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Books, Writing, History, and the Ritchie Boys

In "Books, Writing, History and the Ritchie Boys" I share my thoughts on certain books, the process of writing, the experiences of an indie-publisher, short pieces on WWII and the Holocaust, highlights of places from Immigrant Soldier, and, occasionally, profiles of Ritchie Boys. Everything in this blog reflects my personal ideas and feelings–a memoir of sorts, it is my perspective and any errors or omissions are mine.

Camp Young, Desert Training Center, World War II

On Sunday, June 19th, I celebrated Father’s Day as part of a panel of authors of military literature, an event sponsored by the Friends of the San Juan Capistrano Library. The other panel member was Frank McAdams, who wrote the Pulitzer nominated book, Vietnam Roughrider: A Convoy Commander’s Memoir.

Before the panel started, the moderator, Pat Forster, also a Vietnam veteran and a contributor to a Vietnam military history book by Keith Nolan, asked me a simple question – “Where was Camp Young?”

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The Ritchie Boys and D-Day

I have just returned from a trip to France which included almost a month in a Brittany village and a tour with Road Scholar.  Because of my interest in World War II, the highlight of the tour was the two days dedicated to learning about the Normandy Landings on D-Day.  We visited Omaha Beach, the Normandy American Cemetery, the Caen-Normandy Memorial museum, and several other places significant to D-Day.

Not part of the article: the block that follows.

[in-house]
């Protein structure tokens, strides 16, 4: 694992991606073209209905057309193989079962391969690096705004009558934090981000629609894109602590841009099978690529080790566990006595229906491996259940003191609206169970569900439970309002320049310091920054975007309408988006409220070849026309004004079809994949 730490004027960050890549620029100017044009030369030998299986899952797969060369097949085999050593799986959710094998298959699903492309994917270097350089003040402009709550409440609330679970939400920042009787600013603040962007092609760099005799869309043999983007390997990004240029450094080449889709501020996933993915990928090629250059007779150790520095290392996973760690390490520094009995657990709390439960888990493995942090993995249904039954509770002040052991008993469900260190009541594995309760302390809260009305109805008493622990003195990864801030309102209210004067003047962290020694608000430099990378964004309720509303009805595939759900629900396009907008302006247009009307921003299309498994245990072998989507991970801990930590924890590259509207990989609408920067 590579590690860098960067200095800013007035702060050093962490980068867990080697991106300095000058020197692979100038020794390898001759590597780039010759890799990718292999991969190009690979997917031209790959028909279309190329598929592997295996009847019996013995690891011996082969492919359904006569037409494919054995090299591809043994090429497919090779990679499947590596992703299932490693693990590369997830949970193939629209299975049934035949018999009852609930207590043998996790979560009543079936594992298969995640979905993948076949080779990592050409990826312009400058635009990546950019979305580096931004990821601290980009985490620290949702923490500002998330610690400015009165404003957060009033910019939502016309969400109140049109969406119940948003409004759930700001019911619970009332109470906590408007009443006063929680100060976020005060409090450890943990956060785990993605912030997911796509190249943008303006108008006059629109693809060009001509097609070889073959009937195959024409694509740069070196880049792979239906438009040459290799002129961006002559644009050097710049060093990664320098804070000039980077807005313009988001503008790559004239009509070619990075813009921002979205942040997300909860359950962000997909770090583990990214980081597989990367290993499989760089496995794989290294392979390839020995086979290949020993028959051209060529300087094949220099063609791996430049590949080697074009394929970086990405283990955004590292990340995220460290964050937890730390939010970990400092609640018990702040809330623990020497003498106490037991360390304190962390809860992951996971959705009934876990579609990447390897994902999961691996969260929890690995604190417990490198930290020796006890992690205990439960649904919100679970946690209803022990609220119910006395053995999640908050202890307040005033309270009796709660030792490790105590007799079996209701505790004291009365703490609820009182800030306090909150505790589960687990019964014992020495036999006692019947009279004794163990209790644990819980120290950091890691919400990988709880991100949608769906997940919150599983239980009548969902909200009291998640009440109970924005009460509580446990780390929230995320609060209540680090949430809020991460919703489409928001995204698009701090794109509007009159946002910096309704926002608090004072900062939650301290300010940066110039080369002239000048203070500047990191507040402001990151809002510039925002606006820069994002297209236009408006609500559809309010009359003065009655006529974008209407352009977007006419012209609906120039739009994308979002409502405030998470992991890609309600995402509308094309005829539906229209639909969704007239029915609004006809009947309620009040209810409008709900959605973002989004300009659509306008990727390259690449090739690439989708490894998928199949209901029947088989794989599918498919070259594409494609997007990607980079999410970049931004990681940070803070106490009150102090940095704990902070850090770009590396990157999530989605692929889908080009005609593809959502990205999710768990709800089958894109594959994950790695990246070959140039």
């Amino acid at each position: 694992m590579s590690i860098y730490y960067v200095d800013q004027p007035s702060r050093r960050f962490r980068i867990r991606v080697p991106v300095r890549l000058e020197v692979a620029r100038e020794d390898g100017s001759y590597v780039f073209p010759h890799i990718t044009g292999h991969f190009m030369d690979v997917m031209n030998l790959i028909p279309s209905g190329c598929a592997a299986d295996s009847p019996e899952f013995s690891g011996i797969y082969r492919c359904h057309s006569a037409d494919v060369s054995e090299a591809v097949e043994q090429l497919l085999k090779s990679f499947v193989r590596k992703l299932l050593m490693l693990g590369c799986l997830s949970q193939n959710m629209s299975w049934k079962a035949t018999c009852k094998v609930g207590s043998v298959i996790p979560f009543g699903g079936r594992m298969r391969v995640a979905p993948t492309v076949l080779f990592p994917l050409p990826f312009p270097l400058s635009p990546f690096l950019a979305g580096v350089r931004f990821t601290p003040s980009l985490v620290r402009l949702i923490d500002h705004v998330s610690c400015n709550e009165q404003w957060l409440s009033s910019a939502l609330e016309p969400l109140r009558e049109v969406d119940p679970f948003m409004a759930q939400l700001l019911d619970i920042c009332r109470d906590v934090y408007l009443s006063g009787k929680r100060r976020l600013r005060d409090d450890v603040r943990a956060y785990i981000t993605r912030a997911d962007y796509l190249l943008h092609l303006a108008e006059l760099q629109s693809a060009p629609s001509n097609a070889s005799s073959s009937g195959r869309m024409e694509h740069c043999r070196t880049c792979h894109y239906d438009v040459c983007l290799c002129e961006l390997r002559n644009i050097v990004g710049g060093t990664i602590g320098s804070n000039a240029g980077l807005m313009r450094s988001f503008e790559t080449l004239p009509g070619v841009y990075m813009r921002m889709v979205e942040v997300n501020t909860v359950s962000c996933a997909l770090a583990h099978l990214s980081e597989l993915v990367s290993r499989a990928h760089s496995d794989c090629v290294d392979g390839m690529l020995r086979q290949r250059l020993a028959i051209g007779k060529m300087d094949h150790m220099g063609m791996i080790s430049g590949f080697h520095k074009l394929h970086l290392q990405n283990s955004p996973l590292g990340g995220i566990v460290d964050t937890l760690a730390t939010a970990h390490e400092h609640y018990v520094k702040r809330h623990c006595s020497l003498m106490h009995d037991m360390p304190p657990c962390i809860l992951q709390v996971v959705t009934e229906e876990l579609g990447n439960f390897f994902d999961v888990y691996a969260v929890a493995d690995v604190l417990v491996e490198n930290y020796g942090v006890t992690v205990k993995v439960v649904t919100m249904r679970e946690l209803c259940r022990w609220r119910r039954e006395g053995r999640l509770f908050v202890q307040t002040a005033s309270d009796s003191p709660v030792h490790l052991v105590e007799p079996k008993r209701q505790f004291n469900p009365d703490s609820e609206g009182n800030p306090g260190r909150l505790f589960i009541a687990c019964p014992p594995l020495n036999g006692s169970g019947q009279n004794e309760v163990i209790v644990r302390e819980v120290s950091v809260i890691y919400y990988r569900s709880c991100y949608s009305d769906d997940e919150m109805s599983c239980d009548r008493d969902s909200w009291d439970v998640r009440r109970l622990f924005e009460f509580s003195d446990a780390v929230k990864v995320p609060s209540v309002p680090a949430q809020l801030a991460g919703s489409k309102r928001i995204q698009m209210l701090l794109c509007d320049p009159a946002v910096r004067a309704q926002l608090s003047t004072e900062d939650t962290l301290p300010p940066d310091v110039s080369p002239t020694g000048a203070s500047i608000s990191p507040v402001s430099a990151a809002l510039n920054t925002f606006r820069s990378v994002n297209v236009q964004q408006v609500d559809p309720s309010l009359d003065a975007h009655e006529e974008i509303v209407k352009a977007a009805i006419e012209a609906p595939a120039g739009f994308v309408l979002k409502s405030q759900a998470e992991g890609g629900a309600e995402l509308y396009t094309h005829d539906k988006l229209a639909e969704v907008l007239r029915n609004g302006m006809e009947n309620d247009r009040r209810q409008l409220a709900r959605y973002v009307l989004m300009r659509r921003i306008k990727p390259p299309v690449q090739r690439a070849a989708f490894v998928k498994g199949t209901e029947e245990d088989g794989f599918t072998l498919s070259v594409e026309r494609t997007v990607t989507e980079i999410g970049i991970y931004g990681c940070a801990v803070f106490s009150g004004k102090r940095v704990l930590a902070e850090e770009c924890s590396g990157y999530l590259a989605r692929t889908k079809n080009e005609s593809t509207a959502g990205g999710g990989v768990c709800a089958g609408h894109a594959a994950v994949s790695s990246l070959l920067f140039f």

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Marthe Cohn, Behind Enemy Lines

Last year in the end of December, I was able to attend a talk by Marthe Cohn, holocaust survivor and French spy.
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The Battle of Saint-Malo in World War II

Ever since I first visited Saint-Malo with my daughter in 1998, I have wanted to return.  It is a beautiful old walled city on the Brittany coast of France where extreme tides create a dynamic backdrop. However, it was not until last year when I read All the Light We Cannot See, by Anthony Doerr, that I realized this beautiful city was decimated during World War II by Allied artillery and bombs. Why?  Because it was the location of a heavily defended Nazi fort that refused to withdraw. 

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The Archivist of the Ritchie Boys

Whenever I need statistics about the Ritchie Boys, I contact Dan Gross.  I have come to call him “The Archivist.”  I don’t know if this title is original to me, or if I heard it somewhere, but it is well-deserved.

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